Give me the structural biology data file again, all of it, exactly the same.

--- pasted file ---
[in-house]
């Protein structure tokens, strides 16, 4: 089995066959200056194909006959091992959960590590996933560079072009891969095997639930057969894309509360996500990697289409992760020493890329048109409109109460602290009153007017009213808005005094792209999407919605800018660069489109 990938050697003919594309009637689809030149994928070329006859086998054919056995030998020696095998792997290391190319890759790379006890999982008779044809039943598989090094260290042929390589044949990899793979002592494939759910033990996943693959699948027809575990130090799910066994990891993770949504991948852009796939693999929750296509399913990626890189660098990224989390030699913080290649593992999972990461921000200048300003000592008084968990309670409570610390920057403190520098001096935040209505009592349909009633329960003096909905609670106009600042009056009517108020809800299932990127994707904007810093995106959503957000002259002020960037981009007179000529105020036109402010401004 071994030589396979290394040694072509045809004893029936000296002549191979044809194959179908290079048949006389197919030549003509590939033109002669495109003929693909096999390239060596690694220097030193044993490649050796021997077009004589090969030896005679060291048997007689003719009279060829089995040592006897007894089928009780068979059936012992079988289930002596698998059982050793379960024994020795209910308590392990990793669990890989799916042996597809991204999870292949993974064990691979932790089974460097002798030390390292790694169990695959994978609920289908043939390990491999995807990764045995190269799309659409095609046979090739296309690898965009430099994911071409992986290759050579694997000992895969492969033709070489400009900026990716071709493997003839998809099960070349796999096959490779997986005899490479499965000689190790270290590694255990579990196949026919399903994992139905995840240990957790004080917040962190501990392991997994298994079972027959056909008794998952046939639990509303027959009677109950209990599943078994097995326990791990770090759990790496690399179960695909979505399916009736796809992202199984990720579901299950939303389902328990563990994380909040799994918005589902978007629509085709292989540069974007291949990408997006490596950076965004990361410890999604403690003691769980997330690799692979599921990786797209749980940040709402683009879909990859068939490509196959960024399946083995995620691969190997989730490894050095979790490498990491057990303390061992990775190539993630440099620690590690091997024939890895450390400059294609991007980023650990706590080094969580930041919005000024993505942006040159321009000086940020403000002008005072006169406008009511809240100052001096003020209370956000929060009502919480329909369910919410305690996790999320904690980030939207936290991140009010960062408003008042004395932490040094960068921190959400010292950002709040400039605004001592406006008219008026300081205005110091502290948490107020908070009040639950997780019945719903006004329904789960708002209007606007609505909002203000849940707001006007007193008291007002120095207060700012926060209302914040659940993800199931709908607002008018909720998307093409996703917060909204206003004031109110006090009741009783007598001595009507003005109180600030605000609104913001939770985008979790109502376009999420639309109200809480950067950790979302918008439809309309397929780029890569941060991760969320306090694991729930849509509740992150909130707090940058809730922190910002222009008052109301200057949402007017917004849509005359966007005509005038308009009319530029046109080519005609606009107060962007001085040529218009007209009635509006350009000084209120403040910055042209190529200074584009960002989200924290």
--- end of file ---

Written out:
[in-house]
């Protein structure tokens, strides 16, 4: 089995066959200056194909006959091992959960590590996933560079072009891969095997639930057969894309509360996500990697289409992760020493890329048109409109109460602290009153007017009213808005005094792209999407919605800018660069489109 990938050697003919594309009637689809030149994928070329006859086998054919056995030998020696095998792997290391190319890759790379006890999982008779044809039943598989090094260290042929390589044949990899793979002592494939759910033990996943693959699948027809575990130090799910066994990891993770949504991948852009796939693999929750296509399913990626890189660098990224989390030699913080290649593992999972990461921000200048300003000592008084968990309670409570610390920057403190520098001096935040209505009592349909009633329960003096909905609670106009600042009056009517108020809800299932990127994707904007810093995106959503957000002259002020960037981009007179000529105020036109402010401004 071994030589396979290394040694072509045809004893029936000296002549191979044809194959179908290079048949006389197919030549003509590939033109002669495109003929693909096999390239060596690694220097030193044993490649050796021997077009004589090969030896005679060291048997007689003719009279060829089995040592006897007894089928009780068979059936012992079988289930002596698998059982050793379960024994020795209910308590392990990793669990890989799916042996597809991204999870292949993974064990691979932790089974460097002798030390390292790694169990695959994978609920289908043939390990491999995807990764045995190269799309659409095609046979090739296309690898965009430099994911071409992986290759050579694997000992895969492969033709070489400009900026990716071709493997003839998809099960070349796999096959490779997986005899490479499965000689190790270290590694255990579990196949026919399903994992139905995840240990957790004080917040962190501990392991997994298994079972027959056909008794998952046939639990509303027959009677109950209990599943078994097995326990791990770090759990790496690399179960695909979505399916009736796809992202199984990720579901299950939303389902328990563990994380909040799994918005589902978007629509085709292989540069974007291949990408997006490596950076965004990361410890999604403690003691769980997330690799692979599921990786797209749980940040709402683009879909990859068939490509196959960024399946083995995620691969190997989730490894050095979790490498990491057990303390061992990775190539993630440099620690590690091997024939890895450390400059294609991007980023650990706590080094969580930041919005000024993505942006040159321009000086940020403000002008005072006169406008009511809240100052001096003020209370956000929060009502919480329909369910919410305690996790999320904690980030939207936290991140009010960062408003008042004395932490040094960068921190959400010292950002709040400039605004001592406006008219008026300081205005110091502290948490107020908070009040639950997780019945719903006004329904789960708002209007606007609505909002203000849940707001006007007193008291007002120095207060700012926060209302914040659940993800199931709908607002008018909720998307093409996703917060909204206003004031109110006090009741009783007598001595009507003005109180600030605000609104913001939770985008979790109502376009999420639309109200809480950067950790979302918008439809309309397929780029890569941060991760969320306090694991729930849509509740992150909130707090940058809730922190910002222009008052109301200057949402007017917004849509005359966007005509005038308009009319530029046109080519005609606009107060962007001085040529218009007209009635509006350009000084209120403040910055042209190529200074584009960002989200924290």